Also, when I sensed the importance of Larisa Shepitko’s Voshozhdenie (Ascent) (USSR, 1977), I worked hard to get the film invited to the Berlinale – and then waited anxiously in the wings until it did, indeed, win the Golden Bear. Those years between the mid-1970s and the mid-1980s were exciting, to say the very least. What’s more – they were almost exclusively mine as an American journalist for the “trades”: Variety, Hollywood Reporter, Moving Pictures.

    (When I first visited the Moscow festival, Gene Moskowitz handed on a piece of proverbial wisdom: “Don’t speak Russian even if you know how – your translator-guardian will willingly fill in the gaps, and you’ll learn a hell of a lot more!” Perhaps in deference to Gene, I have continued following that same rule of thumb up to the present day.)

    The quest to find talent in the “new Russia” continued after Gorbachev’s rise to power. From the mid-1980s to the mid-2000s, I have traveled the festival backroads to cities formerly envisioned only in wistful daydreams. At this juncture, I was helped immensely by several Moscow colleagues to keep up with the changing times under the yoke of my fragmented knowledge of Russian language and culture. Thank you, Andrei Plakhov and Sergei Lavrentiev, Raisa Fomina and Evgenia Tirdatova, Sitora Elieva and a score of others in my busted memory. When Andrei Plakhov handed my the tribute citation at MIFF 30, tears welded in my eyes. Blessings like this don’t come more than once in a lifetime.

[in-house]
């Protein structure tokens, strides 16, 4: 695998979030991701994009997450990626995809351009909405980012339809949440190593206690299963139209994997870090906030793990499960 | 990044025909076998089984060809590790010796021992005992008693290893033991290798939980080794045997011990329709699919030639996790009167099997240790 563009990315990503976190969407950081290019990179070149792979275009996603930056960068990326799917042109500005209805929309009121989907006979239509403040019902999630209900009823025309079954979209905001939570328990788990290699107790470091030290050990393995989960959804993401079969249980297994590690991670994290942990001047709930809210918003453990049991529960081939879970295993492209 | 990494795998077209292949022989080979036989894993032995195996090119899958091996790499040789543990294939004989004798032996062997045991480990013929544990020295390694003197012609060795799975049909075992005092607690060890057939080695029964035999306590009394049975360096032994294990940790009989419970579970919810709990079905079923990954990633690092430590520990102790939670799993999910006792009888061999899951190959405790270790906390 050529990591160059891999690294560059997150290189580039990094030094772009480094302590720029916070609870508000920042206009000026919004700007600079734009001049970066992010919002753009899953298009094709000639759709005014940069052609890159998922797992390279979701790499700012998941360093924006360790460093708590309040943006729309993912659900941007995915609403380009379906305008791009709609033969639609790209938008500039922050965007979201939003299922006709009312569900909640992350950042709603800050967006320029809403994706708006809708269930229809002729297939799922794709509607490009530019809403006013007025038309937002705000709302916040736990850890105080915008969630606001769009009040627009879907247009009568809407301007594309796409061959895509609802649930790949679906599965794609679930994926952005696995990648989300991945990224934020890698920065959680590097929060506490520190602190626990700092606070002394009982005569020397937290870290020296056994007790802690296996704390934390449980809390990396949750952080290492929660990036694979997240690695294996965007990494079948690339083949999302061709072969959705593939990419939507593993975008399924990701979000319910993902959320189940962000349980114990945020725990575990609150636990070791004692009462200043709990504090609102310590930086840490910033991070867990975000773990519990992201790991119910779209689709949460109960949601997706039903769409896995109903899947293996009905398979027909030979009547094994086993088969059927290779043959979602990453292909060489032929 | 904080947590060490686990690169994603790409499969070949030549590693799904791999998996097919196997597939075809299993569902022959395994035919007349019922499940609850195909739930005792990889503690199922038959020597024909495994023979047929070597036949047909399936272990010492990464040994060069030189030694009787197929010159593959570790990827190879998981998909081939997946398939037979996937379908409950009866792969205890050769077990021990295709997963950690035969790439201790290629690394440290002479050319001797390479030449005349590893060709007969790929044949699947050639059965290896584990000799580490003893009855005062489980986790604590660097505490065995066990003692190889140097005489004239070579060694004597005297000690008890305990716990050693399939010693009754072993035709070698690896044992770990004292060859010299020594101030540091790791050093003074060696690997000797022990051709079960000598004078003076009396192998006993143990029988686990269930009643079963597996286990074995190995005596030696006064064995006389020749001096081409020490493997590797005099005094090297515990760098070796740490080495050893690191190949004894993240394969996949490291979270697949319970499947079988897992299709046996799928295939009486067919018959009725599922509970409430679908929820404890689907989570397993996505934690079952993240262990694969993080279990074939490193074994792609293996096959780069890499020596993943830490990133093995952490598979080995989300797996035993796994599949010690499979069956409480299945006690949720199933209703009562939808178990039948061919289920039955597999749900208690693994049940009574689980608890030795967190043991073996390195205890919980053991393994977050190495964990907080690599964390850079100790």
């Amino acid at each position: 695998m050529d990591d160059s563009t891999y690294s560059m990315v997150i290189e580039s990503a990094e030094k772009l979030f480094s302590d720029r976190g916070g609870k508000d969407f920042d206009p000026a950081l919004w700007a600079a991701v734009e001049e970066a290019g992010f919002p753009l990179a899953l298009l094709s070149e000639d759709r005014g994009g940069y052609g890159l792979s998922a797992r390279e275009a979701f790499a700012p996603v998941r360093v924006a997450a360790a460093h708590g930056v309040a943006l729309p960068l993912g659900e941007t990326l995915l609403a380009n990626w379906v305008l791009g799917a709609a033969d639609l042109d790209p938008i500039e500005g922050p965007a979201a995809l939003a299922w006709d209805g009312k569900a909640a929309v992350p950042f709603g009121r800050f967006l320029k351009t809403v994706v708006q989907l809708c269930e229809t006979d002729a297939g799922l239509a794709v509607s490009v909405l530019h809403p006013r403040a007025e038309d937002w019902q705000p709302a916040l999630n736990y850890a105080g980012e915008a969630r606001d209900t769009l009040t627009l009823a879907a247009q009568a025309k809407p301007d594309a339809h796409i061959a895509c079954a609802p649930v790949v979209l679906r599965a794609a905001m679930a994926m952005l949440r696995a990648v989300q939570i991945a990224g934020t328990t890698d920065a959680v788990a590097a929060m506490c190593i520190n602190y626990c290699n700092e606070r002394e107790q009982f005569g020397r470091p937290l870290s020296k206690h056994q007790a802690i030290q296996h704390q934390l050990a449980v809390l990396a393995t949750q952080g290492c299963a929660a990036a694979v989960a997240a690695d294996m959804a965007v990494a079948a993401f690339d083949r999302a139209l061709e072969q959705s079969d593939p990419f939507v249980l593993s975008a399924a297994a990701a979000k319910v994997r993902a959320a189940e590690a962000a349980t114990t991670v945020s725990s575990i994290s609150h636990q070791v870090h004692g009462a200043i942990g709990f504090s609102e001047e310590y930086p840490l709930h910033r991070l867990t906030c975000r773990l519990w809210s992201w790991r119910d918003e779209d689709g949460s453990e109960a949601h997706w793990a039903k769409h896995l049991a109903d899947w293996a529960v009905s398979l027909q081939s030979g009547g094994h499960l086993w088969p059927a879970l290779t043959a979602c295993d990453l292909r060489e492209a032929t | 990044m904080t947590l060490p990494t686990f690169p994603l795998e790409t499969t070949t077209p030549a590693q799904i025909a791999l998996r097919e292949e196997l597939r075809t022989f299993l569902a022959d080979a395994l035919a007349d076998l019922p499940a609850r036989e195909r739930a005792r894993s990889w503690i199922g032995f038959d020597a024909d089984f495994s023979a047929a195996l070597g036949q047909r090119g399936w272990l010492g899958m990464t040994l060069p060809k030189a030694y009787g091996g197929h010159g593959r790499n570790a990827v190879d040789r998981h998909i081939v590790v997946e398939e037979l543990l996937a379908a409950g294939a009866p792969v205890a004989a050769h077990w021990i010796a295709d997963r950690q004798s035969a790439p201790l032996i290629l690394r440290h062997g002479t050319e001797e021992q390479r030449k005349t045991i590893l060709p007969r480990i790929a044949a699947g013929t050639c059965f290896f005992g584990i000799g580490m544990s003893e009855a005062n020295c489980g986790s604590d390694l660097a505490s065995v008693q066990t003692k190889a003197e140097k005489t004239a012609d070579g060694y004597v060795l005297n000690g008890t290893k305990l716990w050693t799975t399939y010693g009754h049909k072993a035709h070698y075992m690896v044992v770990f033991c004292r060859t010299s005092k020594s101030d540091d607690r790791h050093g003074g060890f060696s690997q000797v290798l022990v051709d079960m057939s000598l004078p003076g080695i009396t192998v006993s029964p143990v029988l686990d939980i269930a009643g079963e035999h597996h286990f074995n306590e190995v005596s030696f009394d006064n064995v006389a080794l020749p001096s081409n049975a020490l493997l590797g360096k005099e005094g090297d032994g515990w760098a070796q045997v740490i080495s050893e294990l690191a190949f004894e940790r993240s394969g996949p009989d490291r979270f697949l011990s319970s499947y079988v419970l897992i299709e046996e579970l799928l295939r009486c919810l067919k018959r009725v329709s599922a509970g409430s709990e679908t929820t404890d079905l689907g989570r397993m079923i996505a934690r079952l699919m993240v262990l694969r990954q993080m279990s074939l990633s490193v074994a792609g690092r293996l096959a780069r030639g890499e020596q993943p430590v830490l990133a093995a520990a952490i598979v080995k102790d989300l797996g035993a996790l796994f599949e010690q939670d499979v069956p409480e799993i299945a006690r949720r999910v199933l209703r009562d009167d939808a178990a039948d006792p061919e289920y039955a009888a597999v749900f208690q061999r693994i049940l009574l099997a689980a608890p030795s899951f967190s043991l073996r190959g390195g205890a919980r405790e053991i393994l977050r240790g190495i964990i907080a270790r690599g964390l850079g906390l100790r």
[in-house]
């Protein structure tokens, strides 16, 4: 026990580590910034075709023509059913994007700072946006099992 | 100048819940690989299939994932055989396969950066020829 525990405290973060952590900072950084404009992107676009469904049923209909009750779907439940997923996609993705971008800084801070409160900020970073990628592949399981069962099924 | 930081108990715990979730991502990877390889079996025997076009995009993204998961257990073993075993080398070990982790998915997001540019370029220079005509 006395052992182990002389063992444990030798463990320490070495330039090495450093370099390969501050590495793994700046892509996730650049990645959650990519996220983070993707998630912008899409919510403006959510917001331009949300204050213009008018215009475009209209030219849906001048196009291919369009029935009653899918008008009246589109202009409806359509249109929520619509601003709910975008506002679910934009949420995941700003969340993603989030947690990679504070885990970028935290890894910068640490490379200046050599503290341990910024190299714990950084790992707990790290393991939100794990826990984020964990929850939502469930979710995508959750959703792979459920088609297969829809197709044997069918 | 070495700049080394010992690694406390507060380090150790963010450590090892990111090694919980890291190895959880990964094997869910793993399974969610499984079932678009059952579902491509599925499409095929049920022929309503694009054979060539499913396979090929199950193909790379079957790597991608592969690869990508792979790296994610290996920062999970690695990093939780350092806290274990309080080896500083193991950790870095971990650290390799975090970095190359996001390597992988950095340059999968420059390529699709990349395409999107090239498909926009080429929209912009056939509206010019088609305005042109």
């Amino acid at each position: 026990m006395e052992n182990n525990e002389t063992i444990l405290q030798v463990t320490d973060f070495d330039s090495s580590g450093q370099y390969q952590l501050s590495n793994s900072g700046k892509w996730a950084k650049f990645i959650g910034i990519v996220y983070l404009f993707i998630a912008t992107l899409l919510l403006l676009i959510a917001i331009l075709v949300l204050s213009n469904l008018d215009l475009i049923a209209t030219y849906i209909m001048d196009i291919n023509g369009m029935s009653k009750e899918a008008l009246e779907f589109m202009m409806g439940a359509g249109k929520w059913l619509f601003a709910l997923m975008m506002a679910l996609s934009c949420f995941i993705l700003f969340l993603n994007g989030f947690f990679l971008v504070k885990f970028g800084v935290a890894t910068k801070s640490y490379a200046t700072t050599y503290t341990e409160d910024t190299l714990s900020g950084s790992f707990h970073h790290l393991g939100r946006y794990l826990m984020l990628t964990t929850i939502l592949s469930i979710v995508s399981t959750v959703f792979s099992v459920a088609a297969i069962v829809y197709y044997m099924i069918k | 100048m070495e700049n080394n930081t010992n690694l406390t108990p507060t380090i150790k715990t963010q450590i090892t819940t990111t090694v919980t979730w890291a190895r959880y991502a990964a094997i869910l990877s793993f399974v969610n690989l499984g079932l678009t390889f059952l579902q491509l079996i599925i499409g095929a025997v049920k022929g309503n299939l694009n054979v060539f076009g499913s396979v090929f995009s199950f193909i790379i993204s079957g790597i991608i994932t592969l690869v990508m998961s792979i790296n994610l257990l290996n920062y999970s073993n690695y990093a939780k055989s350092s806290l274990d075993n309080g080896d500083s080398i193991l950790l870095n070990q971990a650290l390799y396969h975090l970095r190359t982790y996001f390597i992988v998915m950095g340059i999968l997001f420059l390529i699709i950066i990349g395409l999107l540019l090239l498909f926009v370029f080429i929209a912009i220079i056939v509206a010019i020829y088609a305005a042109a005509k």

Moscow Awards
    Main Competition
    Golden St. George – Best Film
    Be hamin sadegi (As Simple As That) (Iran), dir Reza Mir Karimi
    Silver St. George – Special Jury Prize
    Un coeur simple (A Simple Heart) (France), dir Marion Laine
    Silver St. George – Best Director
    Javor Gardev, Zift (Moth) (Bulgaria)
    Silver St. George – Best Actor
    Richard Jenkins, The Visitor (USA), dir Tom McCarthy
    Silver St. George – Best Actress
    Margherita Buy, Giorni e nuvole (Days and Clouds) (Italy/Switzerland), dir Silvio Soldini
    Perspectives Competition
    Cumbia callera (Cumbia Connection) (Mexico), dir Rene U. Villareal
    Special Prize for Outstanding Contribution to World Cinema
    Takeshi Kitano (Japan)
    FIPRESCI (International Critics) Prize
    Odnazhdy v provintsii (Once Upon a Time in the Provinces), (Russia), dir Katya Shagalova
    Russian Critics Prizes
    Main Competition
    Be Hamin sadegi (As Simple As That) (Iran), dir Reza Mir Karimi
    Perspectives Competition
    Odin kadr (One shot) (Denmark), dir Linda Wendel
    Russian Film Clubs Federation Prizes
    Main Competition
    Zift (Moth) (Bulgaria), dir Javor Gardev
    Russian Program
    Ne dumay pro belykh obezian (Don’t Think About White Monkeys), dir Yury Mamin
    Audience Award
    For My Father (Israel), dir Dror Zahavi
    Special Award “I believe – Konstantin Stanislavsky” for Outstanding Acting Achievement in Career and Devotion to Principles of Stanislavsky’s School
    Isabelle Huppert (France)
    Diplomas for Support of Russian Cinema
    Klaus Eder (Germany)
    Ron Holloway (USA)
    Galina Kopanova (Czech Republic)
    Derek Malcolm (UK)
    Hans-Joachim Schlegel (Germany)
    Kazuo Yamada (Japan)

    – Ron Holloway